UPDATE: On Dec. 6, the Associated Press reported that Congo's national electoral commission has announced a 48-hour delay in publishing final presidential election results, due to technical difficulties. Final results are expected on Thursday night.
With the announcement of Congo’s next president expected before midnight tonight, though possibly delayed, the restive eastern part of the country is quiet but wary about what tomorrow might bring. Early vote tallies predicted President Joseph Kabila as the winner, with UDPS candidate Etienne Tshisekedi as a close second, but the electoral commission today announced that with more than two-thirds of the ballots counted, Kabila had pulled ahead with 46 percent of the vote, to Tshisekedi’s 36 percent. Despite widespread allegations of rigging and logistical constraints that denied many eligible citizens the right to vote, international observation missions have blessed the process. The stage seems set for Kabila to be declared winner of another five-year term.
According to the preliminary count by the national electoral commission, tallied by province, Kabila is leading in both North and South Kivu but doesn’t carry a majority in either province. But unlike in other parts of the country, a Kabila victory will likely cause greater calm in the East than any other electoral outcome.
The region has had a unique connection to President Kabila because it was a rebellion led by his father and originating in the East, with support from Rwanda, which overthrew long-time dictator Mobutu Sese Seko and installed Laurent Kabila as president in 1997. Joseph Kabila was born in South Kivu province and rose to the presidency after the assassination of his father in 2001.
Joseph Kabila is credited with officially ending the war in the East in 2003 and with striking an unexpected compromise with friend-turned-foe Rwanda in 2008 that saw the formal integration of the formidable CNDP rebel group into the Congolese national army. But many of the voters the Enough Project has spoken to in the eastern cities of Goma and Bukavu say that the enduring insecurity in the East, the lack of infrastructure and social services, and the rampant corruption and impunity undercut any advantage Kabila might have enjoyed as a “native son” of the Kivus.
One church leader, a father of seven, voiced a common sentiment when he spoke to Enough:
Justice and republican army are the pillars of any strong countries. Joseph Kabila has proven to be not even the least good on those subjects. With our mineral wealth and other natural resources, Congo has all the cards to be a country that can contribute positively to the world advancement. (…) But since Kabila controls the country assets, the army, police and secret service, I'm afraid my choice would not make a big difference.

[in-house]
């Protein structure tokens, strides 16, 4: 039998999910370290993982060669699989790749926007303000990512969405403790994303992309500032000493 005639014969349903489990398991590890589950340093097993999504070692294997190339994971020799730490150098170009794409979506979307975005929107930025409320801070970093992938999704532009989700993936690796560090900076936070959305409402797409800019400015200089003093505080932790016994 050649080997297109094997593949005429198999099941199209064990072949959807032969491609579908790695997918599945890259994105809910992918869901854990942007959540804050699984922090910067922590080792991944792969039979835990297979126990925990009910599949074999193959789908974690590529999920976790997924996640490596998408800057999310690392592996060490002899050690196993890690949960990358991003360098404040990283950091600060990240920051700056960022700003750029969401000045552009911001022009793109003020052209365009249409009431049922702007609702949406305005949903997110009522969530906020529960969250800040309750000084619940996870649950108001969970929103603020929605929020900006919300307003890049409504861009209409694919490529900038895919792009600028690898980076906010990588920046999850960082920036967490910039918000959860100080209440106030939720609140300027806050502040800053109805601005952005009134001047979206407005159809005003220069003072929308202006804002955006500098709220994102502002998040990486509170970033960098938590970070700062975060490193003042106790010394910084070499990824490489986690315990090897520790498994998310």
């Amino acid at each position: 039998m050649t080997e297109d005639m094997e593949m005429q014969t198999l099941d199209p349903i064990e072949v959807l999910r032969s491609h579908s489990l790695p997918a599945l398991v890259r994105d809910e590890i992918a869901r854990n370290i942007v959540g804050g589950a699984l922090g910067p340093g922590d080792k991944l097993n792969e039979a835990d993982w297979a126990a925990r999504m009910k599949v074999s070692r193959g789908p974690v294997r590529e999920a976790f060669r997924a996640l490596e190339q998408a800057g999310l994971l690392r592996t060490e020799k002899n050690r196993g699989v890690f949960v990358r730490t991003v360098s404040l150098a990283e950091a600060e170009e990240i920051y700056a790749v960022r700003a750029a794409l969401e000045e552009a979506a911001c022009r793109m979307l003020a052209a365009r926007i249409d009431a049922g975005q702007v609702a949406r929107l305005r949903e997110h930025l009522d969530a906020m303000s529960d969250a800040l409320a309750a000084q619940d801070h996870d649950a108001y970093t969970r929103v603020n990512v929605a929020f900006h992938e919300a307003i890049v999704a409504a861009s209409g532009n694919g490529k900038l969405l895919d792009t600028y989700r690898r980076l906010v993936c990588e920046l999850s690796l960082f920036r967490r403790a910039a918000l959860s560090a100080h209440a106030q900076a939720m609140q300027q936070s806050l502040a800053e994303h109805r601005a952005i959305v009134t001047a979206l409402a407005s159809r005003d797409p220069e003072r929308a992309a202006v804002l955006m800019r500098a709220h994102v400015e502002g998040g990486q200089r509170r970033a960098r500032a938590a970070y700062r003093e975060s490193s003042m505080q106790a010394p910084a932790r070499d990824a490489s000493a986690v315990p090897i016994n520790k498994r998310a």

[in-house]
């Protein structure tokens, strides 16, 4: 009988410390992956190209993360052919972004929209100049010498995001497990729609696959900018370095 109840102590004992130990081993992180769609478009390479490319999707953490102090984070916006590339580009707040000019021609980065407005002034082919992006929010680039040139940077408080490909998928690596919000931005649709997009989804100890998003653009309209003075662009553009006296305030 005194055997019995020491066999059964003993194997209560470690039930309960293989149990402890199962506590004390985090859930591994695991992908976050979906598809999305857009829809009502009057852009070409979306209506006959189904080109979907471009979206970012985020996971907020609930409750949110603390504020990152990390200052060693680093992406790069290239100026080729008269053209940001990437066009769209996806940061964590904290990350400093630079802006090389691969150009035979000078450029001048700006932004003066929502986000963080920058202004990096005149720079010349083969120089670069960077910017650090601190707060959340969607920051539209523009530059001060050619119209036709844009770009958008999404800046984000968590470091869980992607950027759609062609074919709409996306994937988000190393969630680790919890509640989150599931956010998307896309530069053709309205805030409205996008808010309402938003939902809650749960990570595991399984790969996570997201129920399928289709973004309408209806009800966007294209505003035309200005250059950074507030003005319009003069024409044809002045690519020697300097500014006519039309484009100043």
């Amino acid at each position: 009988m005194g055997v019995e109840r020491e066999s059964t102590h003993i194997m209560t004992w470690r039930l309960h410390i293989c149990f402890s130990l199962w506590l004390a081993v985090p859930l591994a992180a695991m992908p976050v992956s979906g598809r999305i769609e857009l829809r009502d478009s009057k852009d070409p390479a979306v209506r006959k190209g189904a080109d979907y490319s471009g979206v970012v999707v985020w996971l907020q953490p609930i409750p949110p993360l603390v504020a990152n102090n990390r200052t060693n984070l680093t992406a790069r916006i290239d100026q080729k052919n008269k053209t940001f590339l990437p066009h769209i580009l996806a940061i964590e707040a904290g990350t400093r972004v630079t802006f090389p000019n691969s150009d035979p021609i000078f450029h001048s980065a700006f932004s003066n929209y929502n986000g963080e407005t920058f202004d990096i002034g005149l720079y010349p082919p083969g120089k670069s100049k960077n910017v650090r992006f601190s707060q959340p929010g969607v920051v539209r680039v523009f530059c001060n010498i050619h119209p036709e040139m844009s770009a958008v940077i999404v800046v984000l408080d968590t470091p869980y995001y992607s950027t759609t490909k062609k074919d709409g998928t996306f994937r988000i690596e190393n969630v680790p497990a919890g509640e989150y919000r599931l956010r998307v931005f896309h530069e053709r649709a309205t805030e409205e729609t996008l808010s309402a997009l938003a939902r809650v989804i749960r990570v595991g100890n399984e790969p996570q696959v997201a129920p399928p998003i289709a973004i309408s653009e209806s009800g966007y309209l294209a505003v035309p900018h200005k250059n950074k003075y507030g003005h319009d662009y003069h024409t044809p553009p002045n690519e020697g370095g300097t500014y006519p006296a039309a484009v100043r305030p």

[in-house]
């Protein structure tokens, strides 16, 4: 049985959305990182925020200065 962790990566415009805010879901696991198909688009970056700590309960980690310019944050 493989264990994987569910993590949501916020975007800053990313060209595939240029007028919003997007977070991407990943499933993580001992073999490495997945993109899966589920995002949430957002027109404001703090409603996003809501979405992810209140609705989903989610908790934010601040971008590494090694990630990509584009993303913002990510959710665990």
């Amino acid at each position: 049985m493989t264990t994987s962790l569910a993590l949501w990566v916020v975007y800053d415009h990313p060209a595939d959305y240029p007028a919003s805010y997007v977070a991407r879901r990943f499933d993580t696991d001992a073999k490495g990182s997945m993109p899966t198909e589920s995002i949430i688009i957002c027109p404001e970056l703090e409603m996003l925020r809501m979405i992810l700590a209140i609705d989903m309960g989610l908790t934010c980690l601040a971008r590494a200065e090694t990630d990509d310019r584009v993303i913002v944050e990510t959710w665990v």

Some parts of the country, in particular the capital of Kinshasa, are bracing for a likely showdown in the event that Kabila is declared the winner and opposition leaders dispute the final results. News reports indicated that thousands of Kinshasa residents had poured over the border into neighboring Republic of Congo in anticipation of violence in the capital.
Reports emerged in the East as well of people crossing the border into Rwanda. Enough spoke to a businessman as he prepared to take his family of seven over the border into Gisenyi: “I want none of my kids to be this country’s hero,” Katembo said. “With leaders who want to remain in power at all costs, and an opposition incapable of transcending their egos, only gunfire judgment will be able to separate the two. I don’t want to watch that coming and wait.”
But as Enough researcher Sarah Zingg Wimmer reported from Goma, the city feels relatively calm. “Congolese are going on with their lives,” she said. “The biggest difference today is that Goma is empty of internationals, and some police and soldiers in riot gear are patrolling the streets.”
Armed groups, most worryingly the ex-CNDP rebel group and segments of the Congolese army, have pledged to fight back if Kabila is not declared the winner. Military units and members of the ex-CNDP have been involved in coercive attempts to compel voters to support Kabila.
A Kabila win may thwart the likely renewed insurrection instigated by the armed groups who have benefited during his time in power — an outcome no doubt quietly welcomed by institutions like the UN peacekeeping mission that already have a difficult time responding to frequent attacks against civilians in the East, at times perpetrated by Congo’s own army. Threats issued by groups like the CNDP, combined with the view expressed by some civilians that the region feels more peaceful now than it has in more than a decade, have contributed to the sense of resignation about the prospect of another term of President Kabila. Certainly not all opposition leaders and supporters will accept the results without protest, possibly leading to clashes, but even those who say they voted for the opposition voiced concern about the impact in the East if their candidate won.
“I voted for Kamerhe, for change. Kabila promised so much, but he didn’t do anything,” said a 26-year-old woman Enough spoke to in Goma. “If Kabila passes, it will be calm in the East. If Tshisekedi wins, there will be war. Kabila will come here to start a war; he has already placed Rwandan soldiers here.”
A 37-year-old man in Bukavu voiced a similar view: “We have to accept the results as they will be published by the CENI. We have no other choice, otherwise there will be another chaos if people protest. We are tired with violence.”
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